The sequence polylines are joined back to the original data set.
Using the reporting tools to create the maps with rainfall range as the thematic field.
With that workaround you can create a map that looks like this:
For details on tool configurations, see the attached workflow.
The Tile Tool is one of those Designer tools that appears to be nothing spectacular, but secretly simplifies a number of operations that would otherwise be labor intensive. The Tile Tool will never be as important as the Input Data Tool , as versatile as the Download Tool , make something as beautiful as the Render Tool , or be as totally rad as the Lift Chart (I mean just look at that icon, bro). Basically, if the Designer was the Beatles, the Tile Tool would be Ringo Starr. But hey, even though Ringo wasn’t the most important , handsome , or charismatic of the bunch, he still made impact in the world of music. And that’s just what the Tile Tool is about – impact. Check out the ways the Tile Tool can impact your Designer use and significantly reduce the difficulty of some operations:
Unlike a snowflake, it is actually possible for duplicates exist when it comes to data. To distinguish whether or not a record in your data is unique or a duplicate we have an awesome tool called the Unique Tool that will actually turn your data into a unique snowflake.
Thanks to everyone that joined us in Nashville for our 2019 Tips and Tricks "Country Edition" tour and special thanks to everyone who submitted tips for our Tips + Tricks Book.
Enclosed you will find 91 pages full of Tips + Tricks that will help you save clicks in Alteryx. The Tips and Tricks book covers our fan favorite tips for saving time when developing workflows and our best tips for organization. Utilize the book to learn everything from workflow design to organization, optimization, to our best time savers.
We hope to see you all at our next Tips and Tricks session.
@MargaritaW , @JessicaS & @HenrietteH
Your Customer Support Engineering Team
How to check for encoding or formatting issues with Excel worksheets
When Excel worksheets are used in Alteryx Designer, sometimes Designer has difficulty reading the data. Viewing the worksheets in XML format is a good way to check for encoding or formatting issues as all of the encoding and formatting is shown.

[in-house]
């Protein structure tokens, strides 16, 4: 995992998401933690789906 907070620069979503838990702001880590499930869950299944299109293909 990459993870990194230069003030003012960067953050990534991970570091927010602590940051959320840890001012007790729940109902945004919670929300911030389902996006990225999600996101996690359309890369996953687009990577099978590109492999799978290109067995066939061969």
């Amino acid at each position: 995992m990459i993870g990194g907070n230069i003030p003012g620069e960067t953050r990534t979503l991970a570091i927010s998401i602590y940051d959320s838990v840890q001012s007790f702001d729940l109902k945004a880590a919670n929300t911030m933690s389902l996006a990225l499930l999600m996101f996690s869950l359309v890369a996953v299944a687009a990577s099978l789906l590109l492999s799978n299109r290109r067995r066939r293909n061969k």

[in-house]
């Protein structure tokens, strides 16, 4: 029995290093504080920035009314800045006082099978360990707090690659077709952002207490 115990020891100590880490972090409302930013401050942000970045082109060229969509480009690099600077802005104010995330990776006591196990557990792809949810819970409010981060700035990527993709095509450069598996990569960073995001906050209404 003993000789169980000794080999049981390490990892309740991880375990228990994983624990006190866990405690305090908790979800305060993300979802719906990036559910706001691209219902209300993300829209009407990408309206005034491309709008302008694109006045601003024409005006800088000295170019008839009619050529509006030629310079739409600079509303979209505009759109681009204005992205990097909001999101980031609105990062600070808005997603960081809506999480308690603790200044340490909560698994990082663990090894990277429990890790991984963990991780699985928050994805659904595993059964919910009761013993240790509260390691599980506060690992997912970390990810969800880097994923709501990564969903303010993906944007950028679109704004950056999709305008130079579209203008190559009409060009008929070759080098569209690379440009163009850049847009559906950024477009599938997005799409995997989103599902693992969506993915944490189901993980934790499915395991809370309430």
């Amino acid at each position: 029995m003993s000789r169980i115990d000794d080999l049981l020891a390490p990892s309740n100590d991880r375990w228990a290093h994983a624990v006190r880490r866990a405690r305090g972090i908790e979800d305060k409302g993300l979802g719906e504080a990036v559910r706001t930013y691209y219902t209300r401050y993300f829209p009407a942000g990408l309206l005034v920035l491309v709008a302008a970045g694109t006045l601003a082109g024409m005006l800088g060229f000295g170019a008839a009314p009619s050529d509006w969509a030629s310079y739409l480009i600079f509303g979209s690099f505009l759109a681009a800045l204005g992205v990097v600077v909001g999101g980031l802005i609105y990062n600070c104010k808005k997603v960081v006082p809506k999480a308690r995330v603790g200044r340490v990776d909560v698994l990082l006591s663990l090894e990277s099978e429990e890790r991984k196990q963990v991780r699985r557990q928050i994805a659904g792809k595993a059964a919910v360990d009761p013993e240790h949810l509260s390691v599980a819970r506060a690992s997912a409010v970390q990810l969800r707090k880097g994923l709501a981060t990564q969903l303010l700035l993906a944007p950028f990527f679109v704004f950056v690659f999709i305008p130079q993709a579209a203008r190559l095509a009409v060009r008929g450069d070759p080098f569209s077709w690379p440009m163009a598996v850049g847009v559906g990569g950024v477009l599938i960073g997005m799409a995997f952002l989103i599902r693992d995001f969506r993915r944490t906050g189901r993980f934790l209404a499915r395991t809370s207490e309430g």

Product - Alteryx Designer, Gallery, or Server and an Excel file used in Alteryx workflows or applications
To view in XML, open the Excel worksheets in 7-zip or another application used for .zip files. Use the format C:\folder_path_of_the_workbook\Excel_file_name.xlsx\xl\worksheets. Next, click on the sheet name and the XML for the worksheet is shown.
Notice the type of encoding is listed at the top. Followed by the formatting schemas, and then formatting for the worksheet. If needed you can change the extension of the worksheet from .xml to .txt and edit the encoding or formatting of a worksheet to match a working example, and then change the extension back to .xml.
To edit, right click on one of the sheets, select Rename, and change the file extension to .txt. Edit as a text file, and then Rename again to change the extension back to .xml.
If the Excel workbook is created automatically, such as being created by a script, information needed for Designer to open the worksheets may be missing. Excel can sometimes add this information when opening the worksheet, but Designer is not able to add default encoding and formatting if it is missing. If you come across an issue, it is a good idea to try adding example data directly in Excel and saving as Excel should automatically add the needed encoding and formatting. Afterward, you can compare this with the broken file, and update it to match the working example.
There are other possible reasons why Designer may not be able to open an Excel spreadsheet. However, checking for encoding and formatting issues in XML view will catch many of the problems with opening Excel data in Designer, so it is a good place to start.
Character encoding Microsoft Office XML formats Structure of a spreadsheet
Ever wish you had an easy way to read in data to Alteryx Designer from your Quickbooks Online account? Well, now there's a tool for that.
This article will describe how to make an API call to QuickBooks Online through the QuickBooks Input Tool attached to this article.